Jay: So there’s a lot of issues out there that you’ve probably heard about, read about regarding the scene in Asian representation in Hollywood films. There was “The Great Wall,” which was that film with Matt Damon that came out and then also “Ghost in the Shell,” which is the big buzz right now. So if you want to hear Phil’s views, the Angry Asian Man’s views, then check out his new podcast, “They Call us Bruce.” I’ll definitely be subscribing and following you, Phil. I think it’s-
Phil: Thank you!
Jay: Great what you’re doing. Well Phil, thanks for coming on the show, we have to look to wrap up. Just a couple more questions for you before we go. The first is, in addition to the podcasts that you launched and you know the work that you’re continuing to do … the great work that you’re doing on Angry Asian Man, what are some of the other things you’re working on or goals that you have for 2017 and into the future? You know I mean, maybe this is a broad-based question of what your ultimate goal is for Angry Asian Man and the work that you do. Maybe you can just talk about how you see this whole thing playing out. What’s your ideal end game, or you know metric of success for the blog?
Phil: Yeah, well honestly I’d like to just keep doing what I’m doing and do it better and just keep going with the blog. I mean there’s no shortage of things that need to be covered and get people you know aware of and spread the word about stuff happening with the community. So I mean, Asian America will always be here and keep evolving, so I’d love to be a facilitator that keeps people sort of aware, and keeps it going. I think that in terms of other things that I’d like to keep going, do well the podcast was a big step of just branching out and trying other media. You know it’d be great to branch out to say video or something like that on YouTube. You know honestly I would love to write a book. Like that would be … it would be a great way of sort of like summing up a lot of things that I’ve talked about and experienced and sharing some of that. But the big thing is like, time totally … I’m so busy and I don’t like … I barely … like launching the podcast on top of what I already was doing was like … was a crazy endeavor. And you know it, somehow you just gotta find the way and make some time.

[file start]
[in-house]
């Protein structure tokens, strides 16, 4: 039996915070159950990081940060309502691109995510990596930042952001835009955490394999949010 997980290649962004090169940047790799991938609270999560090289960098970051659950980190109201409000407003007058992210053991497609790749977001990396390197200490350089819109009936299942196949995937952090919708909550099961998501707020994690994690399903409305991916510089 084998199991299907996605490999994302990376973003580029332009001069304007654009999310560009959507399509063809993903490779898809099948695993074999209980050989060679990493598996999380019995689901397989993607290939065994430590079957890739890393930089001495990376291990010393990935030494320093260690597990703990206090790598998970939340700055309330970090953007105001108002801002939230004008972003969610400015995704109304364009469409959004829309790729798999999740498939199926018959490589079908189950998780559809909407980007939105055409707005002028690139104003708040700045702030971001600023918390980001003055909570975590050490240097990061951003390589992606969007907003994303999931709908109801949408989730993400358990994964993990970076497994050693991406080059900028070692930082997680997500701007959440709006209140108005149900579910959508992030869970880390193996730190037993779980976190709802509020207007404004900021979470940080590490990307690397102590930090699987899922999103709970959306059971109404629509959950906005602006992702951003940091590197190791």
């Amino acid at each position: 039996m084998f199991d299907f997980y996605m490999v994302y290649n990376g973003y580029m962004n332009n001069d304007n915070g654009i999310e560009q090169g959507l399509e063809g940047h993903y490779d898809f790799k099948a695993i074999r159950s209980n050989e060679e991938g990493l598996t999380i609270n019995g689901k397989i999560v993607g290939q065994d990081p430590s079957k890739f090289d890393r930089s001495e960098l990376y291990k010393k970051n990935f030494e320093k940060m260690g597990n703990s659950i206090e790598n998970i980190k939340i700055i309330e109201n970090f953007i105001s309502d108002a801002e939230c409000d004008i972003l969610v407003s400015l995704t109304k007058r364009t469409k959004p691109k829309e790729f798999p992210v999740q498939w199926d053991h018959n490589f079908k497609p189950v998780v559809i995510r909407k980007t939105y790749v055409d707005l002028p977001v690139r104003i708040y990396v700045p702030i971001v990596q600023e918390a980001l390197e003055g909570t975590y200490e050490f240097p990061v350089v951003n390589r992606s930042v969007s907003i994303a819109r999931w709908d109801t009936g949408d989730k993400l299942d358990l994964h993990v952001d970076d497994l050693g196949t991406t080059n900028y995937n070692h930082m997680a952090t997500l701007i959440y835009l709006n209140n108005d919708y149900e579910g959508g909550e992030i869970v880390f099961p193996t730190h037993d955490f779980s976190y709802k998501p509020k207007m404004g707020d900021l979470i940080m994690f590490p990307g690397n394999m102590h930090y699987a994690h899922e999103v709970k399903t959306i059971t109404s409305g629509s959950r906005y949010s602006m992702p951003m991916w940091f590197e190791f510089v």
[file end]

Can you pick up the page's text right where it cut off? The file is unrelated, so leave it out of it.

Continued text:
Jay: Yeah, it’s one of those things where … well you were talkin about the podcast, I had the same experience. It’s like, there’s this whole thing of jumping first or leaping first or, it’s like in Jeopardy where you press the button before you even know the answer and then you kinda have to come up with it, you know in the process. So it does hold you accountable though, so I think it’s great that you’re doing that.
Well yeah, I mean last question is obviously where can people find you, follow you, and connect with you if they want to learn a little bit more about the Angry Asian Man, who’s actually a nice guy. Not that angry.
Phil: Thank you. Yeah, you can find me at angryasianman.com that’s where the bulk of the work kind of goes into. You can find me on most of the social media platforms at ‘angry asian man.’ So that’s primarily Twitter, Facebook, and Instagram.
Jay: Okay, awesome. Well great, thanks Phil, thanks so much for your time. We really appreciate having you on the show and best of luck with everything that you’re doin.
Phil: Oh, it was a pleasure, thanks for having me.
Jay: All right, take care.